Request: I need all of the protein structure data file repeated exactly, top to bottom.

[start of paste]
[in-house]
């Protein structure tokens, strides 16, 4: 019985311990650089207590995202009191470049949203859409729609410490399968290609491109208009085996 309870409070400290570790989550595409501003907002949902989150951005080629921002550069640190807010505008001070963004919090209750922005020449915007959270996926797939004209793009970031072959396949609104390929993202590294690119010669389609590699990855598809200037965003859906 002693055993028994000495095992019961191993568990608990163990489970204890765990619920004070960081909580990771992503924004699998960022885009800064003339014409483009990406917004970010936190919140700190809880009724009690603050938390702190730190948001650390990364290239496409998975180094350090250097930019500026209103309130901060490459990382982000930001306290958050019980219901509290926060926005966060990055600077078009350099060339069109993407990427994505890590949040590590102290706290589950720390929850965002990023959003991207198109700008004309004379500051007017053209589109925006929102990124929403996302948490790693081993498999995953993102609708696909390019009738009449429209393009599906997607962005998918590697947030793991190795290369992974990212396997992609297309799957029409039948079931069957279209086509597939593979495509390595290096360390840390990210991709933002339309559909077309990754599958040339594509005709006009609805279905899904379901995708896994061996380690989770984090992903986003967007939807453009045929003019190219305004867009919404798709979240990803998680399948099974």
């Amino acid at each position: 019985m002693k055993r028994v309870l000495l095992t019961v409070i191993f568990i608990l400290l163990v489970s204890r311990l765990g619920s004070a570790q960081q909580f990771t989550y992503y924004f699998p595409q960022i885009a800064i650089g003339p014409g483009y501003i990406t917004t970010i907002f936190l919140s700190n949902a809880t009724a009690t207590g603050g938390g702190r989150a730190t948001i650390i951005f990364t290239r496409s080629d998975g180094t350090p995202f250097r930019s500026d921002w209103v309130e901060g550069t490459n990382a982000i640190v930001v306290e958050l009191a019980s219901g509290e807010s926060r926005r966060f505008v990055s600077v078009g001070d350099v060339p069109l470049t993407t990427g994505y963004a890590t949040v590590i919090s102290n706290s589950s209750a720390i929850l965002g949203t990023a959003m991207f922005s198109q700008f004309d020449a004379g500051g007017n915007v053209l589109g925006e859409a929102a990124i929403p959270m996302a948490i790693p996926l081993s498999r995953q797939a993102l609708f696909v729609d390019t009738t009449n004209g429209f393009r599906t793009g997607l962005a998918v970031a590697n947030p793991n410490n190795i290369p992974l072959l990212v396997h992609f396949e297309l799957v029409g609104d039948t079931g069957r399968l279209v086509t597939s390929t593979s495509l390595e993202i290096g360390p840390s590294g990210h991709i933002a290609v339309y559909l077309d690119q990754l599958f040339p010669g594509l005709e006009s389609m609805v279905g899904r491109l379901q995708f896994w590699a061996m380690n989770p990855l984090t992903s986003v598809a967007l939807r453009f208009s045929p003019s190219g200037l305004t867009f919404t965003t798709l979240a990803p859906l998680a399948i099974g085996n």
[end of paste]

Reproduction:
[in-house]
């Protein structure tokens, strides 16, 4: 019985311990650089207590995202009191470049949203859409729609410490399968290609491109208009085996 309870409070400290570790989550595409501003907002949902989150951005080629921002550069640190807010505008001070963004919090209750922005020449915007959270996926797939004209793009970031072959396949609104390929993202590294690119010669389609590699990855598809200037965003859906 002693055993028994000495095992019961191993568990608990163990489970204890765990619920004070960081909580990771992503924004699998960022885009800064003339014409483009990406917004970010936190919140700190809880009724009690603050938390702190730190948001650390990364290239496409998975180094350090250097930019500026209103309130901060490459990382982000930001306290958050019980219901509290926060926005966060990055600077078009350099060339069109993407990427994505890590949040590590102290706290589950720390929850965002990023959003991207198109700008004309004379500051007017053209589109925006929102990124929403996302948490790693081993498999995953993102609708696909390019009738009449429209393009599906997607962005998918590697947030793991190795290369992974990212396997992609297309799957029409039948079931069957279209086509597939593979495509390595290096360390840390990210991709933002339309559909077309990754599958040339594509005709006009609805279905899904379901995708896994061996380690989770984090992903986003967007939807453009045929003019190219305004867009919404798709979240990803998680399948099974």
């Amino acid at each position: 019985m002693k055993r028994v309870l000495l095992t019961v409070i191993f568990i608990l400290l163990v489970s204890r311990l765990g619920s004070a570790q960081q909580f990771t989550y992503y924004f699998p595409q960022i885009a800064i650089g003339p014409g483009y501003i990406t917004t970010i907002f936190l919140s700190n949902a809880t009724a009690t207590g603050g938390g702190r989150a730190t948001i650390i951005f990364t290239r496409s080629d998975g180094t350090p995202f250097r930019s500026d921002w209103v309130e901060g550069t490459n990382a982000i640190v930001v306290e958050l009191a019980s219901g509290e807010s926060r926005r966060f505008v990055s600077v078009g001070d350099v060339p069109l470049t993407t990427g994505y963004a890590t949040v590590i919090s102290n706290s589950s209750a720390i929850l965002g949203t990023a959003m991207f922005s198109q700008f004309d020449a004379g500051g007017n915007v053209l589109g925006e859409a929102a990124i929403p959270m996302a948490i790693p996926l081993s498999r995953q797939a993102l609708f696909v729609d390019t009738t009449n004209g429209f393009r599906t793009g997607l962005a998918v970031a590697n947030p793991n410490n190795i290369p992974l072959l990212v396997h992609f396949e297309l799957v029409g609104d039948t079931g069957r399968l279209v086509t597939s390929t593979s495509l390595e993202i290096g360390p840390s590294g990210h991709i933002a290609v339309y559909l077309d690119q990754l599958f040339p010669g594509l005709e006009s389609m609805v279905g899904r491109l379901q995708f896994w590699a061996m380690n989770p990855l984090t992903s986003v598809a967007l939807r453009f208009s045929p003019s190219g200037l305004t867009f919404t965003t798709l979240a990803p859906l998680a399948i099974g085996n």